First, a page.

Prof. Jayanth R. Varma's Financial Markets Blog

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Prof. Jayanth R. Varma's Financial Markets Blog, A Blog on Financial Markets and Their Regulation

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Wed, 28 Nov 2018

Earnings related trading: Futures or Options

There is a large body of literature (mainly in the US) that a lot of the trading activity in response to earnings information happens in the options market. (The seminal paper in this field is Roll, R., Schwartz, E., & Subrahmanyam, A. (2010). O/S: The relative trading activity in options and stock. Journal of Financial Economics, 96(1), 1–17.) Unfortunately, the US and most other countries do not have a liquid single stock futures market, and so we do not know whether the options market was the preferred choice of the informed traders or it was the second best choice substituting for the missing first choice (the futures market). If what the informed trader wanted was leverage and short selling ability, the futures are a much better vehicle because there is no option premium and no delta rebalancing cost. On the other hand, if the trader believed for example that there was a high probability of a large upside surprise in the earnings, counterbalanced by a more modest risk of downside surprise, then the sensible way to express that view would be with a bull-biased strangle (buy a substantial number of out-of-the-money calls and a somewhat smaller number of out-of-the-money puts). It would be too risky to trade this view in the futures market without the downside protection provided by options.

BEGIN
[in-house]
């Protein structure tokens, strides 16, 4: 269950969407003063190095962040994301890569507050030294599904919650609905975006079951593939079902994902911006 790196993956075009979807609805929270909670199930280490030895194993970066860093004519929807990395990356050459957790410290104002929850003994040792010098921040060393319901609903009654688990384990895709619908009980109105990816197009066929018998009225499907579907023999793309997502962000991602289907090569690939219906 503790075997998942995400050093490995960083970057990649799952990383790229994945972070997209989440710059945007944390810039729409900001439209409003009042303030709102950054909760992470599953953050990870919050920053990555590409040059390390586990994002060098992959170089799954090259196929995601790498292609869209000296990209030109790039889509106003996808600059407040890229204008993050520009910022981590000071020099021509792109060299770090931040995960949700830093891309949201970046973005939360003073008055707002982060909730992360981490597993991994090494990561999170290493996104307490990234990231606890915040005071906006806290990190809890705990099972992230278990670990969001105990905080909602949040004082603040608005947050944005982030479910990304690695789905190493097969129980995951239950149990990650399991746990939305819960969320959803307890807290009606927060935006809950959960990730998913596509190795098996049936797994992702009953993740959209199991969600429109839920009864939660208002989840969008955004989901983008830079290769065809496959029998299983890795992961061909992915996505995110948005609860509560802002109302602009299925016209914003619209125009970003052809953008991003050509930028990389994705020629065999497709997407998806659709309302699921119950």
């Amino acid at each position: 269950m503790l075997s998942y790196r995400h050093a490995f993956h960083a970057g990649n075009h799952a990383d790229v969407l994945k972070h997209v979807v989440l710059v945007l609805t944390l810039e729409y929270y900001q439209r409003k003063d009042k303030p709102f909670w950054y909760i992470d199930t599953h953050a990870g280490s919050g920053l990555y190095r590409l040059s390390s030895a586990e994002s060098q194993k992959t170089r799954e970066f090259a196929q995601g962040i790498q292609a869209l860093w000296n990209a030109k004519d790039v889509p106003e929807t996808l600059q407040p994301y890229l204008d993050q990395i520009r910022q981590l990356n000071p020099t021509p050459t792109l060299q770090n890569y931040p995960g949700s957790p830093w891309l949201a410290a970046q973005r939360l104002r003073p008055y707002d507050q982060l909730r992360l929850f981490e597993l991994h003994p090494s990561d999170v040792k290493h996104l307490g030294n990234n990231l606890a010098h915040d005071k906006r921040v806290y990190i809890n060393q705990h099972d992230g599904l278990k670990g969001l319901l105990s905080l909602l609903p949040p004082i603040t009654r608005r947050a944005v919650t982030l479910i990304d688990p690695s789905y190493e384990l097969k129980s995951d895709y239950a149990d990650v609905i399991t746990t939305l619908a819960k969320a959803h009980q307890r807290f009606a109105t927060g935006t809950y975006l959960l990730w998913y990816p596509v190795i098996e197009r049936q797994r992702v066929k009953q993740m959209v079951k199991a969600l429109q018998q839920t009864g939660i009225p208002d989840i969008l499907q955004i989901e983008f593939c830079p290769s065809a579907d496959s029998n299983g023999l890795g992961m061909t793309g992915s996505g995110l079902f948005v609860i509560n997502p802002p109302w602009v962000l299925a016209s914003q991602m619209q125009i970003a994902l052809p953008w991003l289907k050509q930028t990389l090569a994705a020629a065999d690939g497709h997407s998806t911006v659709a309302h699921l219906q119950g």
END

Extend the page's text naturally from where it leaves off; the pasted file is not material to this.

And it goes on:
India provides the perfect setting to resolve this issue because it has liquid single stock futures and single stock options markets (both of these markets are among the largest such markets in the world). In a recent paper, my doctoral student, Sonali Jain, my colleagues, Prof. Sobhesh Agarwalla and Prof. Ajay Pandey and I investigate this (Jain S, Agarwalla SK, Varma JR, Pandey A. Informed trading around earnings announcements – Spot, futures, or options?. J Futures Markets. 2018. We find that in India single stock futures play the role that the options market plays in the US implying that the informed traders are seeking leverage benefits of derivatives rather than the nonlinear payoffs of options. We also find patterns in the data that are best explained by information leakage. Though, Indian derivative markets are often disparaged as being gambling dens dominated by noise traders, our results suggest that the futures markets are also venues of trading based on fundamentals.

Posted at 18:16 on Wed, 28 Nov 2018     View/Post Comments (0)     permanent link